To save the Euro, end the right to borrow?

The Euro: Worth saving.

The Euro: Worth saving.

Eurosceptics are right about one thing, and that is that maintaining a currency union without a central treasury is leaving a crucial control open to abuse. It’s like putting an extra accelerator on the outside of the car, where the driver can’t reach it. If the Euro is worth saving, and I believe it is, then we need to ensure its credibility, and that means stopping member states from being reckless. The easiest way to do that is to bar member states, by law, from borrowing, and instead only having borrowing done at EU level. This will remove a key ability of a reckless member state to thrash the currency.

Now, don’t get me wrong: This is a massive ceding of national sovereignty, and the effective beginning of a United States of Europe. Some countries will not want to do this, and indeed, I suspect that some countries, like Ireland, would be politically unable to do this, and so would have to consider the unthinkable, leaving the Euro. That’s why such a decision would have to be ratified by national referendums. But either way, the Euro’s stability needs stable, well-run countries, and this is the tough love way of getting those countries.     

6 thoughts on “To save the Euro, end the right to borrow?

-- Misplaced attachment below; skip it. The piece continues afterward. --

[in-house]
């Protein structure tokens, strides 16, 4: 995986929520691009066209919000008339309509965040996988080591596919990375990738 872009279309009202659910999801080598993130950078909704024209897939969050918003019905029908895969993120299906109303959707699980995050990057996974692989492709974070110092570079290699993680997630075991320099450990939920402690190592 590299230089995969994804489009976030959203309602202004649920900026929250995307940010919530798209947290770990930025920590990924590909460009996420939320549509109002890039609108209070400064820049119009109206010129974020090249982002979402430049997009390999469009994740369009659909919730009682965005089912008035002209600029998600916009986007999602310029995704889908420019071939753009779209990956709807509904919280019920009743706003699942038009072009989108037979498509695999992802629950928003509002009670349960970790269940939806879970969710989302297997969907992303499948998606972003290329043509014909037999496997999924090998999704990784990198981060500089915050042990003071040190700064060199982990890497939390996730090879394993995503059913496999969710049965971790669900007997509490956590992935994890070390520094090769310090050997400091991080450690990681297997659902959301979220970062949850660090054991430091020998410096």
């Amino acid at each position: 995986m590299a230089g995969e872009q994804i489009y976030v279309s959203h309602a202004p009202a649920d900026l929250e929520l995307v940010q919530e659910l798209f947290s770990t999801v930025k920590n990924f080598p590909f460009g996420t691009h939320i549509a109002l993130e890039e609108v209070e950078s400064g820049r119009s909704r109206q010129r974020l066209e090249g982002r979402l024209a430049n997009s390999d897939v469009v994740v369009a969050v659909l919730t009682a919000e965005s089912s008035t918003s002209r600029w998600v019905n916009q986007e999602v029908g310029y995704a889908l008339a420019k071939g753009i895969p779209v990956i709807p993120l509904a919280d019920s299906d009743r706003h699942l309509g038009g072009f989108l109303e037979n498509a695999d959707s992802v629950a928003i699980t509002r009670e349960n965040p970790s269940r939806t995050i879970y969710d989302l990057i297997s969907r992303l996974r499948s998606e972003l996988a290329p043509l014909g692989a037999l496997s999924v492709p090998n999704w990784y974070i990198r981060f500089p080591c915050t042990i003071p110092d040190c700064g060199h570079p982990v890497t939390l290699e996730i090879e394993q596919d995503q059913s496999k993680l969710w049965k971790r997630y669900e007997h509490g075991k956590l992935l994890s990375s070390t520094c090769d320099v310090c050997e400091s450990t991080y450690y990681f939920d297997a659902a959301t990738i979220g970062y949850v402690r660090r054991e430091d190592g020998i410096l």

1. No, of course governments must be able to borrow. My point is that if a eurozone government could not do so without the consent of the rest of the eurozone, by law, it would strengthen the credibility of pledges made to other eurozone countries about controlling spending. The Greeks would not have been able to run up those debts without our consent.

  2. Perhaps I misunderstood you, then. I thought your proposal was not that there be no borrowing at all – a ridiculous idea – but that it would be done through the EU (and thus subject to an extra prudential check).

  3. I don’t think that the Irish people would accept ceding the ability to borrow, and the subsequent matching of tax revenue to expenditure.

  4. Michael, my point is that if a country is unwilling to cede that, it could undermine other eurozone states with good records. Ceding borrowing rights would be the ultimate committment to good fiscal management. It doesn’t mean that a country could not borrow, only that it could only be done with the approval of the other eurozone states. If a country does not want to9 do this, it can leave.

  5. I believe that such a prohibition on borrowing at national level would be effectively impossible from a political and practical point of view. Even the USA allows its 50 states to borrow – just look at California’s troubles.

    Why not let events take their course? The cost to Greece of raising new debt would become sufficiently high that it would be forced by the market into massive expenditure cuts, just like California. The standard of living there would fall to what it deserves to be. Just think West Virginia.

    I don’t think German taxpayers should permanently subsidise the standard of living of badly-managed Eurozone countries, at least not to any great extent.

    If you say to me that expenditure cuts couldn’t happen in Greece because there would be civil unrest and political collapse, then I suggest that it would be better if Greece were not in the Euro zone in the first place.

    I don’t think the above is special to Greece, by the way – it applies to any PIGS member. (Is Ireland still a PIGS member?)

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